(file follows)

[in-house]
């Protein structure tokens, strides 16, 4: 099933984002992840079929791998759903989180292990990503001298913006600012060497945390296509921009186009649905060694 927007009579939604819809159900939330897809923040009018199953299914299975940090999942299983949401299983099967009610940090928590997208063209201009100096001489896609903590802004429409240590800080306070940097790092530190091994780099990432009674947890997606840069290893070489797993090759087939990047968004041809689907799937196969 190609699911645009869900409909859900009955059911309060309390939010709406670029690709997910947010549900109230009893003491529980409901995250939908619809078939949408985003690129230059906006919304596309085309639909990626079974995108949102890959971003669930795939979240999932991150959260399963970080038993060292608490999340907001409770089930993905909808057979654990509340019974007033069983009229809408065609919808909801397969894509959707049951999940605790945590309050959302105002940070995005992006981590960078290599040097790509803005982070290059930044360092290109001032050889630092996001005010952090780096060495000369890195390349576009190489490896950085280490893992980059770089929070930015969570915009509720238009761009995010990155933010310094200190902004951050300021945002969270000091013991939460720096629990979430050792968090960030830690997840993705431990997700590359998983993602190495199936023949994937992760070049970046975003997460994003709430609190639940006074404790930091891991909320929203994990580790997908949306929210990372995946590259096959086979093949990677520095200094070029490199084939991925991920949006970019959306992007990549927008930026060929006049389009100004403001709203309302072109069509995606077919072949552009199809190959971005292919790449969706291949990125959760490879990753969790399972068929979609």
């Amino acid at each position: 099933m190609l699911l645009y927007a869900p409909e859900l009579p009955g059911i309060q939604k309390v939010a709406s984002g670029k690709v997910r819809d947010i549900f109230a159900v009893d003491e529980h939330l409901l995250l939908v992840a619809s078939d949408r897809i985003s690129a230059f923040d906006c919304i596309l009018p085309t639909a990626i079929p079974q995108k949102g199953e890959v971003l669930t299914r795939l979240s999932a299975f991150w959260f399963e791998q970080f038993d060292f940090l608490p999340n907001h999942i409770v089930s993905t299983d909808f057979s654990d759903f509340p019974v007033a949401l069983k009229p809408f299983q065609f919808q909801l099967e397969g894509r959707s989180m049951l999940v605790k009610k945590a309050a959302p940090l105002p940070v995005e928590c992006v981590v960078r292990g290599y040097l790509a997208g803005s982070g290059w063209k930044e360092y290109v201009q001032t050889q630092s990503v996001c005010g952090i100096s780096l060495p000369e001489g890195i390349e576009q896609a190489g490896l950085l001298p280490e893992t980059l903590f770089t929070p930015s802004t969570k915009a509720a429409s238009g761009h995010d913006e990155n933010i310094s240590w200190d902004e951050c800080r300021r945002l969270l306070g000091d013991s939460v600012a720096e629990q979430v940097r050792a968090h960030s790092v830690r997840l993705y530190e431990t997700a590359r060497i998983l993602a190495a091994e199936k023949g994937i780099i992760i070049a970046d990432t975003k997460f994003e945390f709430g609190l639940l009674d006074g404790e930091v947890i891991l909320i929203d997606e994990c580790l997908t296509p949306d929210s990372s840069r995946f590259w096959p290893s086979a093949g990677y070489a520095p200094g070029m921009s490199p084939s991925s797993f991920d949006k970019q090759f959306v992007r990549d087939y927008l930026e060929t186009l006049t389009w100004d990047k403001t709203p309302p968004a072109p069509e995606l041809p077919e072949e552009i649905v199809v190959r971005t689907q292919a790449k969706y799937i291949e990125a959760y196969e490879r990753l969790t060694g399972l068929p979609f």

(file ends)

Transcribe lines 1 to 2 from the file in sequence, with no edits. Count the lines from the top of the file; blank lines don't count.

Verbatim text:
[in-house]
């Protein structure tokens, strides 16, 4: 099933984002992840079929791998759903989180292990990503001298913006600012060497945390296509921009186009649905060694 927007009579939604819809159900939330897809923040009018199953299914299975940090999942299983949401299983099967009610940090928590997208063209201009100096001489896609903590802004429409240590800080306070940097790092530190091994780099990432009674947890997606840069290893070489797993090759087939990047968004041809689907799937196969 190609699911645009869900409909859900009955059911309060309390939010709406670029690709997910947010549900109230009893003491529980409901995250939908619809078939949408985003690129230059906006919304596309085309639909990626079974995108949102890959971003669930795939979240999932991150959260399963970080038993060292608490999340907001409770089930993905909808057979654990509340019974007033069983009229809408065609919808909801397969894509959707049951999940605790945590309050959302105002940070995005992006981590960078290599040097790509803005982070290059930044360092290109001032050889630092996001005010952090780096060495000369890195390349576009190489490896950085280490893992980059770089929070930015969570915009509720238009761009995010990155933010310094200190902004951050300021945002969270000091013991939460720096629990979430050792968090960030830690997840993705431990997700590359998983993602190495199936023949994937992760070049970046975003997460994003709430609190639940006074404790930091891991909320929203994990580790997908949306929210990372995946590259096959086979093949990677520095200094070029490199084939991925991920949006970019959306992007990549927008930026060929006049389009100004403001709203309302072109069509995606077919072949552009199809190959971005292919790449969706291949990125959760490879990753969790399972068929979609």